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Stress Management For PMS — An Holistic Approach.

1. Eat a Nutrient Dense Diet To Avoid Nutrient Deficiencies.

Nutrient deficiencies are associated with increase risk of PMS symptoms, so make you sure you eat a diverse amount of fresh fruit, vegetables, and animal meat to maximize your intake of nutrient. Women with dietary intake low in vitamin E, essential fatty acids (EFAs), selenium, calcium, and vitamin D have been shown to have higher risk of PMS symptoms.

Food Sources For Vitamin E

Spinach, Almonds, Chard, avocados, wheat germ, sweet potatoes, butternut squash, and sunflower seeds.

Food Sources For EFAs

Wild caught salmon, mackerel, egg yolks, herring, sardines, anchovies, cod liver oil, tuna, walnuts, flax seeds, chia seeds, and hemp seeds.

Food Sources For Selenium (caveat: the amount of selenium in food depends on the soil it was grown in)

Brazil nuts, halibut, sardines, wild caught salmon, grass-fed beef, beef liver, chicken liver, and pasture raised eggs.

Food sources For Calcium

Raw milk, broccoli, sardines with bones, watercress, kale, cheese, bok chop, okra, and yogurt.

Food Sources For Glutathione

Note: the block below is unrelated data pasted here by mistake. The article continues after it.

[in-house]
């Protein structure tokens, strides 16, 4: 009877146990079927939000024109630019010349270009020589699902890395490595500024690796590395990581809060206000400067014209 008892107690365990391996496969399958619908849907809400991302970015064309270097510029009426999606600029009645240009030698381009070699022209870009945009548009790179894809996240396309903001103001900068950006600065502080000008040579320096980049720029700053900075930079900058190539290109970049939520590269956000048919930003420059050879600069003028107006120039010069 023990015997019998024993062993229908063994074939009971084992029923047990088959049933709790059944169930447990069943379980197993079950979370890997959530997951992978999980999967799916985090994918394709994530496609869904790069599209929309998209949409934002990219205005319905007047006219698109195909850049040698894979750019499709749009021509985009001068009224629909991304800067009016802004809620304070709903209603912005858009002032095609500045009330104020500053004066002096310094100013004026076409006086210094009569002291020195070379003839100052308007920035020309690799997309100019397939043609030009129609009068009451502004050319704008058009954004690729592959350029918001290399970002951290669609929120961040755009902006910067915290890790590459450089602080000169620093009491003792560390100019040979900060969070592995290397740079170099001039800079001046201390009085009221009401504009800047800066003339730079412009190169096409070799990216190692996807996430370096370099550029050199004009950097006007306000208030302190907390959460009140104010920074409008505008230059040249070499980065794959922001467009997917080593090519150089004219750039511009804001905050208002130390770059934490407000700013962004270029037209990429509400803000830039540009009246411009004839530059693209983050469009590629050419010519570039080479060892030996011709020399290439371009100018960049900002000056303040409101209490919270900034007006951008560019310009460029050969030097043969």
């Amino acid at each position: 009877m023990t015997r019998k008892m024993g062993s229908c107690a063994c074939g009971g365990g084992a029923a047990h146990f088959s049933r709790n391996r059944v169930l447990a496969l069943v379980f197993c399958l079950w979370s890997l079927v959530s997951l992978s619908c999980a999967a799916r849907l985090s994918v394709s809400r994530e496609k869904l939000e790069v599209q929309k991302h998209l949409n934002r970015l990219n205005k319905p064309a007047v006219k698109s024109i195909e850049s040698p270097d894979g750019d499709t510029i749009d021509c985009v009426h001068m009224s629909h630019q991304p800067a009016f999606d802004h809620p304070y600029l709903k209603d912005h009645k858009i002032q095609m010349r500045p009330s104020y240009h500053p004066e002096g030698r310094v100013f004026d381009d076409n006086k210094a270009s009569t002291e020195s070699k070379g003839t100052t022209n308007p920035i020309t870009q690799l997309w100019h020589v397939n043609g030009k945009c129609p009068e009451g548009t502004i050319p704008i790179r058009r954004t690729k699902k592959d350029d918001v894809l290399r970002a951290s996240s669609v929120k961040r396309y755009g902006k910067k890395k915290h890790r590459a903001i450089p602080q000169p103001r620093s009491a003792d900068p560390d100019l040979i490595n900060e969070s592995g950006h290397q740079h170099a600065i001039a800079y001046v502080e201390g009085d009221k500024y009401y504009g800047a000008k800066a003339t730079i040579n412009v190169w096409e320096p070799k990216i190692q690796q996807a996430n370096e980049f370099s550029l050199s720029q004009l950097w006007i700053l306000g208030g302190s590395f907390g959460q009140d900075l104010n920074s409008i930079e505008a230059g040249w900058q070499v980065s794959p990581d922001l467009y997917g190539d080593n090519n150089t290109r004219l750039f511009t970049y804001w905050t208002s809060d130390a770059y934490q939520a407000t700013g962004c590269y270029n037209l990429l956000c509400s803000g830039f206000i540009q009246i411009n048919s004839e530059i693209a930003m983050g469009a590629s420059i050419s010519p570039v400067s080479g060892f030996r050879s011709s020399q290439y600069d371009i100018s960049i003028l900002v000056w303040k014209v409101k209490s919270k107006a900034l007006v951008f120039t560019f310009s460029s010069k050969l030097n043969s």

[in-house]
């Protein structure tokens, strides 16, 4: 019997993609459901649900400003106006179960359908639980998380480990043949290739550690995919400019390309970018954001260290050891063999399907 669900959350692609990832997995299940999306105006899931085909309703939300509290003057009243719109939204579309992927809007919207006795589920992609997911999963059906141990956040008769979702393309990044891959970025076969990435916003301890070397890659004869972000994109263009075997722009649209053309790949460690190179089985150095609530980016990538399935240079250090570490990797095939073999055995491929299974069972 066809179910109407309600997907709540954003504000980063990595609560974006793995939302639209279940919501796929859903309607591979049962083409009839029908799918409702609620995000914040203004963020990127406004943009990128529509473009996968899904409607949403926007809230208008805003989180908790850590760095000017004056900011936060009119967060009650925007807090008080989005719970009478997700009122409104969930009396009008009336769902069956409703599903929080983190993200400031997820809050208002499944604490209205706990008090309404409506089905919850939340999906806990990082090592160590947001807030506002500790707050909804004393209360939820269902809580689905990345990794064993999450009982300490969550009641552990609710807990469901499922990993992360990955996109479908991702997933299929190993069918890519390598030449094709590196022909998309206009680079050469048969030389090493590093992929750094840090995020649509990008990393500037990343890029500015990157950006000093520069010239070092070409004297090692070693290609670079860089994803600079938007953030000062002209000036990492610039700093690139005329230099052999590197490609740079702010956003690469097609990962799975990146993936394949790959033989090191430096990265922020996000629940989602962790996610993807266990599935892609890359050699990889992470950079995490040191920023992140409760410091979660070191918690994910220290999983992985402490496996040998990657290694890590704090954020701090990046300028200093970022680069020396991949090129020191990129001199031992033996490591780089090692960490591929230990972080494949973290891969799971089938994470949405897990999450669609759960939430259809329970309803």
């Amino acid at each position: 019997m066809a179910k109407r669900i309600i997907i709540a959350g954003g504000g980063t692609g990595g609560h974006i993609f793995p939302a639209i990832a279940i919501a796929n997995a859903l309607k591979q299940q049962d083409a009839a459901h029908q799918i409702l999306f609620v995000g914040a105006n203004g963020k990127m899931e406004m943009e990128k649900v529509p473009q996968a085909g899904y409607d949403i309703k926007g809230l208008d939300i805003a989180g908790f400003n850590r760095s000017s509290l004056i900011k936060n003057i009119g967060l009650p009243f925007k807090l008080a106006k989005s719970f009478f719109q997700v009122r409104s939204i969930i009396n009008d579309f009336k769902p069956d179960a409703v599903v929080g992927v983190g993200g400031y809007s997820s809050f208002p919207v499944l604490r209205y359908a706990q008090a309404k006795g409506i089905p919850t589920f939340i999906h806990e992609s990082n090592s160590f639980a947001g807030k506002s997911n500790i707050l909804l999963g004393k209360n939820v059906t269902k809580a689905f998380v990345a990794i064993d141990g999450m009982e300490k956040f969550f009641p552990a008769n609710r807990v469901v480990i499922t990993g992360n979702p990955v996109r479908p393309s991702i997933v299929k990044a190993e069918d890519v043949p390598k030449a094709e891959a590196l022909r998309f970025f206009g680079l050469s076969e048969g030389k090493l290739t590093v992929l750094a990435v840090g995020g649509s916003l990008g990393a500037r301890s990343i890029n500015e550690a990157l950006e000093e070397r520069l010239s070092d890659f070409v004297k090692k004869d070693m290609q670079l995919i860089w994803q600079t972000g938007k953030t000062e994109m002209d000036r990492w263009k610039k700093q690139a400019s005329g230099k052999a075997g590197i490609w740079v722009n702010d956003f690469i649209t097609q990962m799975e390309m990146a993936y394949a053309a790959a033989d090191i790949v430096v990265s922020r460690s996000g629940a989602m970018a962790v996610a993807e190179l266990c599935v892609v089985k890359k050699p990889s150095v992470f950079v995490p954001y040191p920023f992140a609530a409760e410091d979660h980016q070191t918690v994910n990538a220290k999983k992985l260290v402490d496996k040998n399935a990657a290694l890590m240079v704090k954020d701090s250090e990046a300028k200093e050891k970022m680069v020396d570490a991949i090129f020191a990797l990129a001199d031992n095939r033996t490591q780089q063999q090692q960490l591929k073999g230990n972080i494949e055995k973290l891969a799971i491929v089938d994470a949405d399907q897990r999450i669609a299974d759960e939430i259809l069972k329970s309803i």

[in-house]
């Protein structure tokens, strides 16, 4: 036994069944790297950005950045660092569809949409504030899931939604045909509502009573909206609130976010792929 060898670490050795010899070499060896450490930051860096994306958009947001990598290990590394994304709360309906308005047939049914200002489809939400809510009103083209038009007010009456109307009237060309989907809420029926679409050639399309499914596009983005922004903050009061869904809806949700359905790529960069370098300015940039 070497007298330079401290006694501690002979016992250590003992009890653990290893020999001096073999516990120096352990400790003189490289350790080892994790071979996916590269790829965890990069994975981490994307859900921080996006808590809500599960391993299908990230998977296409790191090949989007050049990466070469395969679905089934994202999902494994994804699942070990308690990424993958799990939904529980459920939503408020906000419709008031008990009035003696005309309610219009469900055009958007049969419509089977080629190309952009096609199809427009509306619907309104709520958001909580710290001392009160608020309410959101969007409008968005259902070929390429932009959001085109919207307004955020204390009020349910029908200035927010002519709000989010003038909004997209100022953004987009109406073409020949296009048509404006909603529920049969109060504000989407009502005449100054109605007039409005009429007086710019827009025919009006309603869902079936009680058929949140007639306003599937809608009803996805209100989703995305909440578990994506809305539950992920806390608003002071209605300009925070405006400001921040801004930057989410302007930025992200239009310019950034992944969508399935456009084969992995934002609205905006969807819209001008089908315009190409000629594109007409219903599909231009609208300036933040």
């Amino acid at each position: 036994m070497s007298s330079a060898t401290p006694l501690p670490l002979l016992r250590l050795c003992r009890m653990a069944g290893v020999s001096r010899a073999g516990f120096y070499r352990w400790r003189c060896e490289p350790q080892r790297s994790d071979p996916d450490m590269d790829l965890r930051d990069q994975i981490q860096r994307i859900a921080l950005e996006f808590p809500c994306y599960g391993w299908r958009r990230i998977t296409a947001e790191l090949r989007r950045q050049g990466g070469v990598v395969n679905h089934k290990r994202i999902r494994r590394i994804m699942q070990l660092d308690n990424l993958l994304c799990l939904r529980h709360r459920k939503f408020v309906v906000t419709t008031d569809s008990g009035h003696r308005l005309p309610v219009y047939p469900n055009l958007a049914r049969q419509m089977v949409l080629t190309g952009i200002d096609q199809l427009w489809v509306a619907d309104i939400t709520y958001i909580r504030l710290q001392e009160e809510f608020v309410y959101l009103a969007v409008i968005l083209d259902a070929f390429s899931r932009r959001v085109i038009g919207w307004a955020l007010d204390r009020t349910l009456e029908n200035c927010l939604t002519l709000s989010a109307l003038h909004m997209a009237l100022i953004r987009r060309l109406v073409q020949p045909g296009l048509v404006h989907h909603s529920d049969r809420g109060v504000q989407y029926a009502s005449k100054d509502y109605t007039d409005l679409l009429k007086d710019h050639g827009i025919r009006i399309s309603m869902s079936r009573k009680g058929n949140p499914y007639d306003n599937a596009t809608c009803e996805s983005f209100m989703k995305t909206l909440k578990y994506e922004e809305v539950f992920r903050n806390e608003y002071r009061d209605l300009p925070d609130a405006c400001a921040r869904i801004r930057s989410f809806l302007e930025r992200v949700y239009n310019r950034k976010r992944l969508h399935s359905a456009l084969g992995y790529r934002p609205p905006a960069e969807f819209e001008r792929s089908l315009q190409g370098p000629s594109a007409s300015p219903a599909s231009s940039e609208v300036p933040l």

I have written an article that goes more into depth about food sources for glutathione here.

2. Get Direct Natural Light and Experiment with Eating Dark Chocolate

Direct natural light and the polyphenols in dark chocolate induce the release of Nitric Oxide (NO), which promotes blood vessels to dilate. The caveat with direct natural light is to avoid sunburns and the caveat with dark chocolate is if you are sensitive to theobromine (a stimulant in dark chocolate), try experimenting with with how much can work for you beofre you start to experience the negative side effects of it (ex. eating it earlier than later in the day to avoid negative effects on your sleep and eating less of it). I talk more about theobromine in the following video.

My last thoughts on light and dark chocolate is that at the end of the menstrual cycle, estrogen takes a dip. Since estrogen works as an antioxidant and blood vessel dilator, I am guessing that getting direct natural light and the polyphenols in dark chocolate may function to subsidize this dip in estrogen levels for people with nutrient deficiencies. This is a guess and still needs to be tested, but I wanted to share my thoughts in case any researchers are looking for new hypothesis to test. Hint, hint!

You can read the following articles for more information about direct natural light and dark chocolate.

Why Direct Natural Light And What To Do After Getting Sunburned

Dark chocolate For Stress Management

3. Practice Meditation and Yoga

Practicing meditation and yoga can help manage stress help with emotional self-regulation, so I am not surprise that research has shown that both practices can help manage PMS symptoms.

You can listen to some of my meditation recordings on my website and Youtube.

References

Nutritional Deficiencies

  1. Fathizadeh, S., Amani, R., Haghighizadeh, M. H., & Hormozi, R. (2016). Comparison of serum zinc concentrations and body antioxidant status between young women with premenstrual syndrome and normal controls: A case-control study. International Journal of Reproductive Biomedicine, 14(11), 699–704.